bear painting, Bell Buckle, big foot, big foot painting, Blind Uncle Harry, DocStar, goat statue, Helping Hungry Kids, Hippie, Hippie Hill, homeless, homeless community, live art, live painting, Mama, people faced goat statue, Tennessee, the Purple House, the Stolen Faces, Webb School Arts and Craft Festival, Yeti, yeti and big foot are friends, yeti painting
October 18: the Webb School Arts and Crafts Festival, Bell Buckle, TN,
& Hippie Hill, TN.
What a seriously fascinating day… We were up early and out of Sam’s place in Huntsville by 8:30, on the road toward Bell Buckle. We’d gotten the Hippie Hill show a while ago and picked up this Bell Buckle show last minute because they’d had an act drop. The drive between Huntsville and Bell Buckle should have only taken us an hour and a half, and it mostly did. Until the last 3 miles outside of town where we literally sat in traffic for 2 1/2 hours!! Not only the worst traffic ever, but we almost resorted to peeing in whatever containers we could find in the car. In a final act of desperation I jumped out of the car and ran the last 1/2 mile to a gas station, meeting up with Eric a while later as traffic slowly creeped by. We found out later that the population of Bell Buckle is around 500, but during just the two days of this festival it grows to around 80,000!!
We finally met up with Heather, the festival organizer, and she helped us find where we’d be performing, over by the fair’s food court. We met up with Richard from Hippie Hill, who was doing sound and had set us up with both shows. We had about 20 minutes so he encouraged us to decompress from sitting in traffic and wander around the festival. It was massive, and pretty awesome too. And I fell in love…
…With a large wooden people-faced goat statue. Seriously, it’s been a couple days and I can’t stop thinking about this amazing statue. It was sitting outside the Purple House as a part of an antique sale. The asking price was $100 and there was no information on where it came from. I don’t know what it is about this people-faced goat statue, but I really love it so much. Which is weird, usually I can talk my away out of big pointless purchases… I want this thing so badly though. The painting from our show that afternoon went to some really sweet students that were hanging out near where we performed.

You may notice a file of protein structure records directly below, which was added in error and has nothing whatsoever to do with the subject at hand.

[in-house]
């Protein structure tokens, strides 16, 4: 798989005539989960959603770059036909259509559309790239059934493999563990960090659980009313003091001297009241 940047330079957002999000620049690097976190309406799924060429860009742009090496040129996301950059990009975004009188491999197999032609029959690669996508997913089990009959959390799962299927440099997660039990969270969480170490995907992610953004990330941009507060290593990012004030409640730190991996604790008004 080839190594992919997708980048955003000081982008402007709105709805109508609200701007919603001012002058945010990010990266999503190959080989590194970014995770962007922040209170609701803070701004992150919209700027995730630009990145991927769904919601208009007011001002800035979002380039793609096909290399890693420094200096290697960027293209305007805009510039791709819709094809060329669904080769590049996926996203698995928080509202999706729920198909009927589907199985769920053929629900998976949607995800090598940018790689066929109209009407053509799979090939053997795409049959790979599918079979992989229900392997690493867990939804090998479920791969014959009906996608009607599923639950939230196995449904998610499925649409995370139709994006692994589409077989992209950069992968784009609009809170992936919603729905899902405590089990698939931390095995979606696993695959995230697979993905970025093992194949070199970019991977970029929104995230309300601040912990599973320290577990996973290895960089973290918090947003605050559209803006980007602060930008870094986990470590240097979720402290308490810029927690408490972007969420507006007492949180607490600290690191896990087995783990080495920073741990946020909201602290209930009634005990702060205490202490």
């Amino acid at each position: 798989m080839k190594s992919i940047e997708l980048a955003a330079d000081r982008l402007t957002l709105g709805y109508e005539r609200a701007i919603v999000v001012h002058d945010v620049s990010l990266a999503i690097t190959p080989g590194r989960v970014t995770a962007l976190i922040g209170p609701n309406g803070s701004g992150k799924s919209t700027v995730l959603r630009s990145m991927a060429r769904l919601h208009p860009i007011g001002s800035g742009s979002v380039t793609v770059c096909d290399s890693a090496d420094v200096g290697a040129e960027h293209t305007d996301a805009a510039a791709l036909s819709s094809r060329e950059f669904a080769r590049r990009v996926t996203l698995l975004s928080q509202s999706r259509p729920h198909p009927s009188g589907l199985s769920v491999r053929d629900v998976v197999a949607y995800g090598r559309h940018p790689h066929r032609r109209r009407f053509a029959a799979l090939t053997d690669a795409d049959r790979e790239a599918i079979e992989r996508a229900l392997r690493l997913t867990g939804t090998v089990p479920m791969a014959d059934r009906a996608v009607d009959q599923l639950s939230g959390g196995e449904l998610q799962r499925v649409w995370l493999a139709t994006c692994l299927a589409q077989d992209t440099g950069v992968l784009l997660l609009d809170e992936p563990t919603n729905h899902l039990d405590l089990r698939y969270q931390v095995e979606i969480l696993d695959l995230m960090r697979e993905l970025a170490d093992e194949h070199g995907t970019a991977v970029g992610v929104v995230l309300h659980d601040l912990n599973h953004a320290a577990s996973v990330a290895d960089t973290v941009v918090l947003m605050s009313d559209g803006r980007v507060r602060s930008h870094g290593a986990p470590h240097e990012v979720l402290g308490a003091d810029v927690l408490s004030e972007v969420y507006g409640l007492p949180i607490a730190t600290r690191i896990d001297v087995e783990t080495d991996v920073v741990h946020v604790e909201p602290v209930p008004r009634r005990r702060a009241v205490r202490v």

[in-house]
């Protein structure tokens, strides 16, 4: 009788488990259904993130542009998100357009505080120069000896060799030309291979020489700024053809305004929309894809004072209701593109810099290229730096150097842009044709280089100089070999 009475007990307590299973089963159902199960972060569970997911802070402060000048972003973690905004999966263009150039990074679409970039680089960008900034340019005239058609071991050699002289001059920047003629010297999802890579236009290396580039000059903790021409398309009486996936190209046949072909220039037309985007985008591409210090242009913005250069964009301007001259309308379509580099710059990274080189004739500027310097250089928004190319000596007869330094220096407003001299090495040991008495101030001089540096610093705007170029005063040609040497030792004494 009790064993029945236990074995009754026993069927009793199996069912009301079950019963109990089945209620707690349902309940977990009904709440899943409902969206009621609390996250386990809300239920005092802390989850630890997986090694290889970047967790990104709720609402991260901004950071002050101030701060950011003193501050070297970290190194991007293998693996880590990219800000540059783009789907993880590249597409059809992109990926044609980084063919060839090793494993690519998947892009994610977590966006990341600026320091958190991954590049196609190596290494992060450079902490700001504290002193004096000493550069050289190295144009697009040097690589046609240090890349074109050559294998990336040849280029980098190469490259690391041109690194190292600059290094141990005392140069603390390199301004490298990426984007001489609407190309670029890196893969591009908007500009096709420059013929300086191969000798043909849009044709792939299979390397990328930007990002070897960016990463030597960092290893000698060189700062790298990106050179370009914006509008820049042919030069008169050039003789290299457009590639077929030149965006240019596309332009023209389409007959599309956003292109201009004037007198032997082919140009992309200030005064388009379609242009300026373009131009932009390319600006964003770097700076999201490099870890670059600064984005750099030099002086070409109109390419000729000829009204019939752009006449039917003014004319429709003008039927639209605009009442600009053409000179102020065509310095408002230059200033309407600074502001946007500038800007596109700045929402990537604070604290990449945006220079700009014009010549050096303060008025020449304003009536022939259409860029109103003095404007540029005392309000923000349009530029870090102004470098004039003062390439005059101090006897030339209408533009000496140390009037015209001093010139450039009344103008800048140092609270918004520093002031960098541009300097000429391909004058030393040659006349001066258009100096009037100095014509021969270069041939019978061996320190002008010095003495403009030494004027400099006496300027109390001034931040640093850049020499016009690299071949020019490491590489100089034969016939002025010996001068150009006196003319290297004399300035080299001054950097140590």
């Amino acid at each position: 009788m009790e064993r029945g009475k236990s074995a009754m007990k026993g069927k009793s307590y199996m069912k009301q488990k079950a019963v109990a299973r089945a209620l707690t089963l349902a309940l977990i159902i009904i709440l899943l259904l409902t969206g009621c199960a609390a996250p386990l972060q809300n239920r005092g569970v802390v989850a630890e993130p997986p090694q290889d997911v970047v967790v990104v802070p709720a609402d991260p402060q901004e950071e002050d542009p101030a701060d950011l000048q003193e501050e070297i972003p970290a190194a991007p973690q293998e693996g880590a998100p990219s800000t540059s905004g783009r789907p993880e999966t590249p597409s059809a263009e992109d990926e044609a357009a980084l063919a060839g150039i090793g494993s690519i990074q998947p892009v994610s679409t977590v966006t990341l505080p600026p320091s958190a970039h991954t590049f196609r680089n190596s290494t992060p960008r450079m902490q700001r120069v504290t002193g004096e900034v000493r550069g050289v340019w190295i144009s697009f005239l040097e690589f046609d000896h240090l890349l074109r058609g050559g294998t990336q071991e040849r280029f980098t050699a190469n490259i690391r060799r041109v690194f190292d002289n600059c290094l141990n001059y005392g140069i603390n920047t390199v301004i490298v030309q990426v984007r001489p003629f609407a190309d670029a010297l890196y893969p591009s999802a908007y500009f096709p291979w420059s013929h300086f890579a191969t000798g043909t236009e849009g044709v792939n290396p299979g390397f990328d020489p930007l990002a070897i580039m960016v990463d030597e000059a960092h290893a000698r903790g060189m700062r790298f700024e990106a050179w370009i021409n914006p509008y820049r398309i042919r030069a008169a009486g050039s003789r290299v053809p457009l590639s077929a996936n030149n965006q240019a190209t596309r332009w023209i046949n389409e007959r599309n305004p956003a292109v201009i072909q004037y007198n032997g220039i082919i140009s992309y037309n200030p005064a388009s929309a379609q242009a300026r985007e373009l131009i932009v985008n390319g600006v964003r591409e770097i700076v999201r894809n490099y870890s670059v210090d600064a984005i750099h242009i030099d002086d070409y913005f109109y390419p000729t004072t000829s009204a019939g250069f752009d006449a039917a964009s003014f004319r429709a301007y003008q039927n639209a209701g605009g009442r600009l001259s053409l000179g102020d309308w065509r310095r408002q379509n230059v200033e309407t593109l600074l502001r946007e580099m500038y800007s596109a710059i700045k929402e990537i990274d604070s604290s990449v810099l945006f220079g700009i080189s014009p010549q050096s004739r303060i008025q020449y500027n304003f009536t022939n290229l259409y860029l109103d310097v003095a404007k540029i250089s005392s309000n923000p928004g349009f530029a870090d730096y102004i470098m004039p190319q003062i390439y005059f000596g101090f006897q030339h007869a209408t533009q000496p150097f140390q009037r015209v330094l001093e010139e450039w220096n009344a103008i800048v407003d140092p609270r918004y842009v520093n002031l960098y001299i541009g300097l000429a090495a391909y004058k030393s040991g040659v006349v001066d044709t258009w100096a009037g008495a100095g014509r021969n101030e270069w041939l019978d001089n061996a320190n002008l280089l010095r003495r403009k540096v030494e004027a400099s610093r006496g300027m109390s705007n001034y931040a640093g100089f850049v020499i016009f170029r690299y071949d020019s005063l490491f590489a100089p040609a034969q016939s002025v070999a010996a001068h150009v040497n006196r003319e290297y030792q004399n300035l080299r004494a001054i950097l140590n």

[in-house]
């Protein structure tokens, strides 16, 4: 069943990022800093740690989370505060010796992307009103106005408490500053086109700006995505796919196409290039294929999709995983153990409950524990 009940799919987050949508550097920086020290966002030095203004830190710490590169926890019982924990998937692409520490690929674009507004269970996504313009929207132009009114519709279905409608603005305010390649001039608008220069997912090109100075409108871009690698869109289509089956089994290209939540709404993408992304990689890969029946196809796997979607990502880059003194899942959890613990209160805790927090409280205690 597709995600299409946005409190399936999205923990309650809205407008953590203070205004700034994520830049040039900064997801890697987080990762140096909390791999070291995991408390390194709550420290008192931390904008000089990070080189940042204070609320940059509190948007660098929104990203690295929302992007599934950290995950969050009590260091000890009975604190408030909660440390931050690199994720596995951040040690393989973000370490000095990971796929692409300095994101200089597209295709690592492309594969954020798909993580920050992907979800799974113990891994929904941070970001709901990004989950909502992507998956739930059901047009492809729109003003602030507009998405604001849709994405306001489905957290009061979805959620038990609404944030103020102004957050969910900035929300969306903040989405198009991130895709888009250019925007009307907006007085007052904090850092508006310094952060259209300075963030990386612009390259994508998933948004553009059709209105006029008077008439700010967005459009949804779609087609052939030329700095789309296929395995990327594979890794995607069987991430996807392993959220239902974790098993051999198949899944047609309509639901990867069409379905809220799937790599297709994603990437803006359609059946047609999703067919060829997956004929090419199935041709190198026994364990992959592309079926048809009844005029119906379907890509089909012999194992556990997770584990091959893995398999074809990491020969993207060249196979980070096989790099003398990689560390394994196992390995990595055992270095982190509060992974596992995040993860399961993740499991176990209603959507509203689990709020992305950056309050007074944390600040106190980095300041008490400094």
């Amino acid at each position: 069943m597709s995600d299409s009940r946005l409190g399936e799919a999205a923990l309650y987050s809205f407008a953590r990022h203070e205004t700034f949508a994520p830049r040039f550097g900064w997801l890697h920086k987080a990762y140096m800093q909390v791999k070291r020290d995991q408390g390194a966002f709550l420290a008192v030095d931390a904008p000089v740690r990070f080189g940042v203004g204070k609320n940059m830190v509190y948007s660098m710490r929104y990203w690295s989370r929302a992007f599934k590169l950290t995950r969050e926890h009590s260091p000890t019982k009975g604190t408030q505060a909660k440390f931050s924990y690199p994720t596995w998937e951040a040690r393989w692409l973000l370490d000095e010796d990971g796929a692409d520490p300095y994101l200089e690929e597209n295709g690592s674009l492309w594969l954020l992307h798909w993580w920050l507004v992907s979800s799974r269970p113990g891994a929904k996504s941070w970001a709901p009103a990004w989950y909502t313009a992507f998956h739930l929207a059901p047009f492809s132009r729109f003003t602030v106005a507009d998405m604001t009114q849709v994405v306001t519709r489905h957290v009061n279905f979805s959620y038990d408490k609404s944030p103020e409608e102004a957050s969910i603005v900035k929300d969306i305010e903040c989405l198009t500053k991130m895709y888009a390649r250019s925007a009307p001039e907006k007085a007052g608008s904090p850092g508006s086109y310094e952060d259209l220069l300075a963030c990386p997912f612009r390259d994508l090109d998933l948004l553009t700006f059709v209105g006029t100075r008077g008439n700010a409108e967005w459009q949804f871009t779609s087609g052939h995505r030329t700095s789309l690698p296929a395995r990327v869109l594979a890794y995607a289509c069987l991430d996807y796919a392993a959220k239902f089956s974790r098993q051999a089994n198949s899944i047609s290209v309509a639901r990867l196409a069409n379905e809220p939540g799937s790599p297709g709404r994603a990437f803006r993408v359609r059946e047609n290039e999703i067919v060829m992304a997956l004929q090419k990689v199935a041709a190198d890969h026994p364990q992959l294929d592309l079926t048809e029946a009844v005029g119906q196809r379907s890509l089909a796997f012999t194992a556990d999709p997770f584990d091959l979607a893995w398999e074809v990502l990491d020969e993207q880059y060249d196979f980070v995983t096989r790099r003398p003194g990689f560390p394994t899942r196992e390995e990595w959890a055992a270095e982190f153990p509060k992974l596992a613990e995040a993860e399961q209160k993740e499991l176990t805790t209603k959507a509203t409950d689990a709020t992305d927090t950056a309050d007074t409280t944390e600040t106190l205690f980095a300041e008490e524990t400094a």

After cleaning up and packing the car we followed Richard n his pickup to Hippie Hill. What. A. Place. We turned onto a dirt road under a big wooden gate and very carefully picked our way up an extremely steep and boulder-y hill (they weren’t kidding about that part of the title, we were almost afraid our little Camry wouldn’t make it), past mural-painted school buses and small camping trailers that have obviously been parked for a while. As the hill plateaued we were greeted by more trailers, a big wooden stage, a huge teepee, people sleeping in hammocks, dogs running all over the place, and an amazing views. Richard immediately began showing us around, introducing us to Mama and Hippie, the couple that started Hippie Hill, getting us a home cooked dinner, pointing out the radio station/office and yurt-style kitchen, and telling us about the Helping Hungry Kids program.
I asked Mama about the origins of Hippie Hill. She told me that her and Hippie had been homeless and that 14 years ago they’d decided to get some land and build a community where homeless people, and especially homeless kids, could have a safe and loving place where they were accepted and cared for. They run programs to teach kids art and music, and charge anyone who chooses to live there just a couple dollars a day to cover the community expenses. They also serve huge meals out of the kitchen, getting a lot of the food donated (when we were there they’d just gotten a bunch of cases of bananas). Hippie taxis kids off the property daily to their jobs in neighboring towns. They also host lots of music festivals and shows, and were very excited to have us on the stage for the night. It’s pretty difficult to describe the community of Hippie Hill, so here’s a collage of photos I took during the evening: It got really cold as the sun went down, and we spent quite a bit of time by the fire, keeping our hands warm so we could perform well. We shared the stage with Blind Uncle Harry and The Stolen Faces, sandwiched between the two of them. Everyone at Hippie Hill was awesome while we played our set, we had a spectacular time! This sweet family got to take the painting home, and Richard, Hippie, & Mama all got into the photo with us all: We’d originally been planning on staying the night there at Hippie Hill, but a schedule conflict resulted in there not being any place for us to sleep. So instead Mama insisted on getting us a room at a motel where she had some connections, even though we tried to convince her that we’d be fine sleeping in our car. But she made us a reservation, gave us directions, and sent us off. And it was one of the nicest hotels we’ve ever stayed in. After floors and couches, it was so amazing to get to experience a soft warm bed, long showers, breakfast, and to get to do laundry. We were completely amazed by the giving hearts of the Hippie Hill community, and we’re already looking forward to going back.
Also, I want that people-faced goat statue. So bad!